The first body is found by tattoo artist Marni Mullins, who I adored. She's a woman in a man's world, gutsy, with a no nonsense, no bullshit attitude. But she has a dark history and is not a fan of the police. Can Sullivan change those views?

I was delighted to find that the book was set in Brighton. I lived there for several years, and knew many of the places mentioned. It remains one of my favourite places, and offers a real eclectic mix of people, activities and places. The perfect setting for this story.

We are thrown headfirst into the story with a gruesome first chapter from the point of the view of the killer. It took my breath away. From then the story is told from four viewpoints - Francis, Marni, Rory and the Tattoo Thief. I particularly enjoyed the chapters from the perpetrator (I hate to imagine what that says about me!) because they gave me an insight into a skewed, off kilter mind. They are quite gory and bloody, mind. Didn't bother me at all, but worth mentioning.

After this fab opening, the pacing is perfect. The story zips along, it's full of action and the tension builds towards a brilliant climax. And there are a few OMG moments. It's clearly been very well researched, and the author's acknowledgements provide some details about that. 

This was a fantastic read, and I recommend it to anyone who likes their crime a wee bit on the dark side. I was excited to hear there's to be a follow up, and am waiting impatiently.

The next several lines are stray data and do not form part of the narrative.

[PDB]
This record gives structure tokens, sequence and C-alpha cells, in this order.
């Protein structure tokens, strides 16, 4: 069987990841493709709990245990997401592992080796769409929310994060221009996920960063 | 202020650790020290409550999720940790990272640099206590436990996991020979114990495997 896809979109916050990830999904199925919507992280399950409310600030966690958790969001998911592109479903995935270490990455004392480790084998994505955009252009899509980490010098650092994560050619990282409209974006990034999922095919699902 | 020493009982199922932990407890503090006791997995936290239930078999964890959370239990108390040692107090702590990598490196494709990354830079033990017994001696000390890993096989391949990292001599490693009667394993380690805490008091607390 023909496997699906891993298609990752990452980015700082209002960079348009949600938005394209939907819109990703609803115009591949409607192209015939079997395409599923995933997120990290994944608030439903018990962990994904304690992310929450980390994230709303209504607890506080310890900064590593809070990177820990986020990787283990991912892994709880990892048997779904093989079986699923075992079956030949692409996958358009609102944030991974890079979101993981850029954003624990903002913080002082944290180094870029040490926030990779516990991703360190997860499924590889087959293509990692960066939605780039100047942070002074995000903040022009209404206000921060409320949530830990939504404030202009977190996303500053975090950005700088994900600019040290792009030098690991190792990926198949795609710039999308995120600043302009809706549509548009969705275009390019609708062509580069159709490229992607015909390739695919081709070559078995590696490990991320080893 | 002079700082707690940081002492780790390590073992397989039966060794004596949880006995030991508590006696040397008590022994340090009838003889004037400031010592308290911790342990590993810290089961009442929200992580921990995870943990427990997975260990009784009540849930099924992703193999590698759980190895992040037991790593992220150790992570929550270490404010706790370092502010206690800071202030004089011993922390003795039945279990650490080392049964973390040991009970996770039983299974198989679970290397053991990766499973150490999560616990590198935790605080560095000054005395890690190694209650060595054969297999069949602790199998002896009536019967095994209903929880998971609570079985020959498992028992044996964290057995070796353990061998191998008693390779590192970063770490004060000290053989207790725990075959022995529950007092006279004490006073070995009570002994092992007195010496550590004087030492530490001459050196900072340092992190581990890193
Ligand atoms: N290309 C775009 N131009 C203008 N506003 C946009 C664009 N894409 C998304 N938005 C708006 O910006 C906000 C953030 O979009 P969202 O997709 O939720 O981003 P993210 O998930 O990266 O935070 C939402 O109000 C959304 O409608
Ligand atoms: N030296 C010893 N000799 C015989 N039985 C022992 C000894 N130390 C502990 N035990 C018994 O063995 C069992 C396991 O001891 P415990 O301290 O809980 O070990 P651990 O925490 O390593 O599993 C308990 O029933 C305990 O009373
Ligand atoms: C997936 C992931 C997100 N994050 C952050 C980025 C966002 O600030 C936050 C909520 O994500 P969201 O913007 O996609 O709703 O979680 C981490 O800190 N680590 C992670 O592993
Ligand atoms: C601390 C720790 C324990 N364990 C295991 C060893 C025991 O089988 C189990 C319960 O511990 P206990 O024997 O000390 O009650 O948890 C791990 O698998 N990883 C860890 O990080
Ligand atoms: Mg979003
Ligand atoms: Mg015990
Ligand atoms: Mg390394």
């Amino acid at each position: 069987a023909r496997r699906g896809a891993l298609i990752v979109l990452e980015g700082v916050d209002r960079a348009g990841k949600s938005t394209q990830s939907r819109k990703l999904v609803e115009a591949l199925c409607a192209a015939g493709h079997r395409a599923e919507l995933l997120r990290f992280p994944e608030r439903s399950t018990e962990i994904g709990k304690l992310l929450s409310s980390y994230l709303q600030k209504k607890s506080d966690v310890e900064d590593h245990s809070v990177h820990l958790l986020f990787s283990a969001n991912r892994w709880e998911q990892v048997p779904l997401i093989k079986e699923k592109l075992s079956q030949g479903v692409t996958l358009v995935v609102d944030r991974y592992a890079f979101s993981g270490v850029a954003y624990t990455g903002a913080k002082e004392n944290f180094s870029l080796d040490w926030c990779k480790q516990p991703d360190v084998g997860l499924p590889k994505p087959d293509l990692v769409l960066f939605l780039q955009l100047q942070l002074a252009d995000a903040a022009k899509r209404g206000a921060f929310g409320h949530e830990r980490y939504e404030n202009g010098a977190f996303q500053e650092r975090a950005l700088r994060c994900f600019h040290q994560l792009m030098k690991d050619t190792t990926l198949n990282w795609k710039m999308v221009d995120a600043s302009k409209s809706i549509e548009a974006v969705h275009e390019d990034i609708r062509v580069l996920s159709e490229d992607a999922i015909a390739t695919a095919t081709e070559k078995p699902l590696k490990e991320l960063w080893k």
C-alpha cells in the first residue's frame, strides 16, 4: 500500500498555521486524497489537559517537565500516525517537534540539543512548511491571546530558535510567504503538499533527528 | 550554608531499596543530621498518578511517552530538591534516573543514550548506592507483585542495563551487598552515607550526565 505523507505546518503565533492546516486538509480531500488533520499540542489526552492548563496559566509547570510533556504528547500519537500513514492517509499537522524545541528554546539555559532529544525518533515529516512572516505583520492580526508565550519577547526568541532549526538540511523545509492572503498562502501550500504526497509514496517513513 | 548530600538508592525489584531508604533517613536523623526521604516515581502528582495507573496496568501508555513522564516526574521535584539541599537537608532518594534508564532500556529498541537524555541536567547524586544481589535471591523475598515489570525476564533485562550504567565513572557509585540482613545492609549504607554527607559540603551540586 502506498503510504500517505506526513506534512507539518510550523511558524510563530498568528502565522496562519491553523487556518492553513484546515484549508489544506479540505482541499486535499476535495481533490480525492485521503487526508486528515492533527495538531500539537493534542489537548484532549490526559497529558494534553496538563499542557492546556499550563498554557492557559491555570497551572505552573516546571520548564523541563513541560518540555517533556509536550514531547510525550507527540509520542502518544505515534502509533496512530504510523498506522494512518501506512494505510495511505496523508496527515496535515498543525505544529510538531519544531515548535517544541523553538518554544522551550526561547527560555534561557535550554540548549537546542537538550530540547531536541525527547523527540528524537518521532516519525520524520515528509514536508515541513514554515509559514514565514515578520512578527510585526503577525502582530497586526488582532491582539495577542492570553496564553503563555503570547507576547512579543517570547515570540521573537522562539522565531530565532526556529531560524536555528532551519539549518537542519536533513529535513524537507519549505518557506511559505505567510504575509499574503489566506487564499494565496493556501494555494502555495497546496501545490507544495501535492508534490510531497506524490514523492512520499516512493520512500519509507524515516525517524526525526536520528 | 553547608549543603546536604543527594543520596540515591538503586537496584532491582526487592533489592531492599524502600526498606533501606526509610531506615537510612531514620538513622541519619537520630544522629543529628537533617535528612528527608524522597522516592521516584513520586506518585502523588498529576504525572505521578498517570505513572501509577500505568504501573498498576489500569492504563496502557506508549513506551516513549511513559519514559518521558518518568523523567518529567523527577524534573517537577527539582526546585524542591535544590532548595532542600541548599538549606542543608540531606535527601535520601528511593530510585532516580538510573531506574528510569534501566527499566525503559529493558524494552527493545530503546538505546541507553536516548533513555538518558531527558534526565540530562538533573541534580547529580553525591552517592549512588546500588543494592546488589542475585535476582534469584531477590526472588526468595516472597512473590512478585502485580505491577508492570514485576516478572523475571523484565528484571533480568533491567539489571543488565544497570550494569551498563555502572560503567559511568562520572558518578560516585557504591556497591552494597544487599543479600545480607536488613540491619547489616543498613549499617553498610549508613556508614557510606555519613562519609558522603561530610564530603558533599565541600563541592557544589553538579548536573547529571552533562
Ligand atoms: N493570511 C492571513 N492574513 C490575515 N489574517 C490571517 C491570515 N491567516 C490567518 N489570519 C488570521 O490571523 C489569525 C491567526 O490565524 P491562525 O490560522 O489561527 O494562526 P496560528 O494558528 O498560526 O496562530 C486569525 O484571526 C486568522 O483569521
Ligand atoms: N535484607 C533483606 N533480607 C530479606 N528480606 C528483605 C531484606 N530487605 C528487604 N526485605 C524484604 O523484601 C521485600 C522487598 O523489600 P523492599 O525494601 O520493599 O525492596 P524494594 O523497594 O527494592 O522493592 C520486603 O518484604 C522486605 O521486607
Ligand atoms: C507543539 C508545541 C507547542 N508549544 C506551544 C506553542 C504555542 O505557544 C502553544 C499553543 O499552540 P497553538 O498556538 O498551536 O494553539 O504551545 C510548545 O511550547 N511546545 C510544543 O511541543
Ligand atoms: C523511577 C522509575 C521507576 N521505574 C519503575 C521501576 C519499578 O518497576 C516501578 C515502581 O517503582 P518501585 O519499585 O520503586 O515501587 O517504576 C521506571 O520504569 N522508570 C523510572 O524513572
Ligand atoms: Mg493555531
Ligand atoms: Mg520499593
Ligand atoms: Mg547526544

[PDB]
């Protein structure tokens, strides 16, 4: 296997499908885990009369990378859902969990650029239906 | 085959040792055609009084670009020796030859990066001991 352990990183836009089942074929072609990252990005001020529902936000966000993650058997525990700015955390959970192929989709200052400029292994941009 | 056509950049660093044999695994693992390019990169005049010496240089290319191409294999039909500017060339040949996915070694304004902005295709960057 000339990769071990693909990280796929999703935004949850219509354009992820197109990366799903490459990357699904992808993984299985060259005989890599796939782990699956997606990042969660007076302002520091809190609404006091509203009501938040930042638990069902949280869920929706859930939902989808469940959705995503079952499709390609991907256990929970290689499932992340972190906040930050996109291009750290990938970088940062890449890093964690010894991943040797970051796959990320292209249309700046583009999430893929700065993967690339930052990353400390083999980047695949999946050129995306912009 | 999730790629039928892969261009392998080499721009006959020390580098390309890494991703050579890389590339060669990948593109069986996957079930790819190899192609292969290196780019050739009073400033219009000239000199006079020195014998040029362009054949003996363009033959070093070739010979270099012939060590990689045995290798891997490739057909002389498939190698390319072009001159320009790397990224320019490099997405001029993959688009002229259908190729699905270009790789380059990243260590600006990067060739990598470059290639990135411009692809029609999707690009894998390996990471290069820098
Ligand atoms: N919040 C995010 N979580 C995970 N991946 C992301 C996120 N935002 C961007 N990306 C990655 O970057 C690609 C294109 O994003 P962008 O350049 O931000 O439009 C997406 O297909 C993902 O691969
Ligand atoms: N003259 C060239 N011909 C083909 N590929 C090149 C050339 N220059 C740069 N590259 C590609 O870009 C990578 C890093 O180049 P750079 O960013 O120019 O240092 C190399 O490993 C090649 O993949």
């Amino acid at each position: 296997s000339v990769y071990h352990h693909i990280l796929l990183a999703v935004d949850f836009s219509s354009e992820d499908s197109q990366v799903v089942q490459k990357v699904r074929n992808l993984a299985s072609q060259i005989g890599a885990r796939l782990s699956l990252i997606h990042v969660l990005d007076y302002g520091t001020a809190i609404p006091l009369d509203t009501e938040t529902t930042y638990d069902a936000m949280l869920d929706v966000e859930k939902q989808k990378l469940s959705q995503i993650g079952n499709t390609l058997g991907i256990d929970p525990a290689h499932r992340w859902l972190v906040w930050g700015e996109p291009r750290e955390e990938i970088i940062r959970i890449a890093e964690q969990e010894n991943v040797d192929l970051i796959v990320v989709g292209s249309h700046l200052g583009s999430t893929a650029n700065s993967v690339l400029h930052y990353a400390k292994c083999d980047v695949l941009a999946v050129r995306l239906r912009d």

Oh I forgot to say, I'm a little bit in love with Thierry, but don't tell anyone, eh?

The Author:

Alison Belsham initially started writing with the ambition of becoming a screenwriter and in 2000 was commended for her visual storytelling in the Orange Prize for Screenwriting. In 2001 she was shortlisted in a BBC Drama Writer competition. Life and children intervened but, switching to fiction, in 2009 her novel Domino was selected for the prestigious Adventures in Fiction mentoring scheme. In 2016 she pitched her first crime novel, The Tattoo Thief, at the Pitch Perfect event at the Bloody Scotland Crime Writing Festival and was judged the winner. After signing with agent Jenny Brown, The Tattoo Thief was bought by Trapeze books and published in May, 2018.

Her Last Breath by Alison Belsham

I loved the Tattoo Thief, the previous book in this series, so was super excited to read this Her Last Breath. And it didn't disappoint....